After a journey of nearly three years from the northern tip of Alaska to the southern tip of Argentina we were ready for our very last day on the road. It started out like any other day. We had camped in a forest of partially rotten trees behind an abandoned logging camp. The trees were covered with craggy strands of greenish moss reminding me of an old man’s whiskers. The ground was covered in very thick moss.
Dad had gotten a fire going before I woke up and I got out of my tent into the freezing morning air of Argentina. Clouds covering the whole sky didn’t help with the cold either. I walked over to the fire to warm up and saw Daryl (my very annoying little brother) already there. Mom made a small breakfast and helped Dad pack the sleeping bags, tents and the rest of the gear.
When it was time to leave we put the fire out and got on our bikes and started riding. Dad and Daryl shared a tandem and Mom and I each had our own single bike.
We rode for a while until the sun came out. It was amazingly beautiful. We were going up a hill with a good view of a lake and the sun sparked off of the lake and illuminated all the trees.
We got to an overlook on the top of the hill where Roberto and Mabel, the couple we were going to be staying with, were waiting for us in a car. They were going to ride the rest of the way with us. We stopped to take a break, talk, and take pictures of the morning. After a little while we saw another bicyclist coming up the hill. He stopped to talk to us. His name was Matt and Mom knew him through his mom; she had taken us out to breakfast in Mexico City.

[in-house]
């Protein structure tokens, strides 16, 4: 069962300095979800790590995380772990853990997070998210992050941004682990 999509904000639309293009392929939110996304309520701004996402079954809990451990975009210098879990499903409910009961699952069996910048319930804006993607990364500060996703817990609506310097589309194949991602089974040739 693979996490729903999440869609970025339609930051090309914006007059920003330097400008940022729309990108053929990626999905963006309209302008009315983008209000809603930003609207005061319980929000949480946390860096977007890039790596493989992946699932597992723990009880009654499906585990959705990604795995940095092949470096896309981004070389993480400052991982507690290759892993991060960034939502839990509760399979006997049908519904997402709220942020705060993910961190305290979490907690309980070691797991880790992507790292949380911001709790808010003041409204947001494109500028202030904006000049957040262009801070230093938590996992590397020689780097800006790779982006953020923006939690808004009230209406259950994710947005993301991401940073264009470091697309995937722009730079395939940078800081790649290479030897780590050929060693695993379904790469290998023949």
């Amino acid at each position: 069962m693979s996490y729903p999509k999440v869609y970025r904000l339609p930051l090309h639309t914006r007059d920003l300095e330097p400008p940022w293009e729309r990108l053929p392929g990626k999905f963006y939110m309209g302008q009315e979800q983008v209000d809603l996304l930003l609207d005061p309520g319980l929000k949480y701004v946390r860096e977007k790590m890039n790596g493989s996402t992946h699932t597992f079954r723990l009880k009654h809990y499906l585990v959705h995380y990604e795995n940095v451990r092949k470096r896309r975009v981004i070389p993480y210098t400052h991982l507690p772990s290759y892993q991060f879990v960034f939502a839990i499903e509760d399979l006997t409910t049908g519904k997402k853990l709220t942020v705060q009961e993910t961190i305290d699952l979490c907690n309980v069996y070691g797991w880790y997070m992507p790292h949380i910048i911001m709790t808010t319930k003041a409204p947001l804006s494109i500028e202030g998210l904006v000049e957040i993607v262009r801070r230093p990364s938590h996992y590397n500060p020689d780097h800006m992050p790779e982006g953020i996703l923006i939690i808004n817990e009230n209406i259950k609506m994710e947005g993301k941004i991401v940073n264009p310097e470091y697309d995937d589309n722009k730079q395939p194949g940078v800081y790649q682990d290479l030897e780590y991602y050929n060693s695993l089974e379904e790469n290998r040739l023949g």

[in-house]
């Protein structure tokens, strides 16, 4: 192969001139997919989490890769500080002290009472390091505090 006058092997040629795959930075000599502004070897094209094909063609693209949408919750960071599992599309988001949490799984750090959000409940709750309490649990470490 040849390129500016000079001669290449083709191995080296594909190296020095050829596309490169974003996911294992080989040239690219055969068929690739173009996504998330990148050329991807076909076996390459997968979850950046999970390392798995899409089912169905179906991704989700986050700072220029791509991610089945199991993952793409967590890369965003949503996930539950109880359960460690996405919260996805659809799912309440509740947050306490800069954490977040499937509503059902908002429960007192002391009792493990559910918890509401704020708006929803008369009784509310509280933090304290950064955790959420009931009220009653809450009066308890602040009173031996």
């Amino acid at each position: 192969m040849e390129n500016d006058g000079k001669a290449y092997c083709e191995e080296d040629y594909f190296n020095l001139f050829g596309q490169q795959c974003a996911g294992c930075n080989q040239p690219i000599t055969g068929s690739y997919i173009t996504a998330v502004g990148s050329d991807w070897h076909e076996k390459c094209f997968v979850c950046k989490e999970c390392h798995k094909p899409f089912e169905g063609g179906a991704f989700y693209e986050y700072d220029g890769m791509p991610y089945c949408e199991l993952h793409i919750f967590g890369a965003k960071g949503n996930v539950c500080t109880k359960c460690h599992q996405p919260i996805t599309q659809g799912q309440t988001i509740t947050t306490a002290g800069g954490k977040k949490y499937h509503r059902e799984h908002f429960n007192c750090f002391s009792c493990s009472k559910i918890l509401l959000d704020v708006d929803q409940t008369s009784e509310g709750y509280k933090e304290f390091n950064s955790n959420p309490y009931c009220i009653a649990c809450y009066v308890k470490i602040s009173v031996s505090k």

Eventually we started down the other side of the hill as a group of seven. While we were going down to Ushuaia the clouds overtook the sun and plunged the countryside back into shade.
We entered a valley with green trees and snow-capped jagged mountains surrounding us. Clouds hung low in the sky, obscuring the tops of the peaks.
We kept going and came around a corner and saw a huge sign saying USHUAIA. I pedaled past it first and waited for Mom and Dad. When they came I shouted, “I made it through first! Ha, ha!” I had been on the road for a long time and the whole time I said, “We are going to Ushuaia.” It felt fantastic to finally be there.
Matt left us there and we pedaled on to go to the famous “End of the World” sign with Roberto and Mabel. When we got there Daryl jumped off the back of the tandem and ran ahead and touched the sign first. He didn’t have to push a bike. I got to it next.
Roberto and Mabel took videos and pictures while we threw our helmets up in the air and shouted, “We made it!”
Then they brought us to their house and we stayed there.
That actually isn’t the most southern End of the World sign. We went to the real sign a couple of days later as a day ride. It was only about 22 kilometers so it wasn’t very hard. When I saw the sign I was thinking, “This is the end, no more riding for a long time.”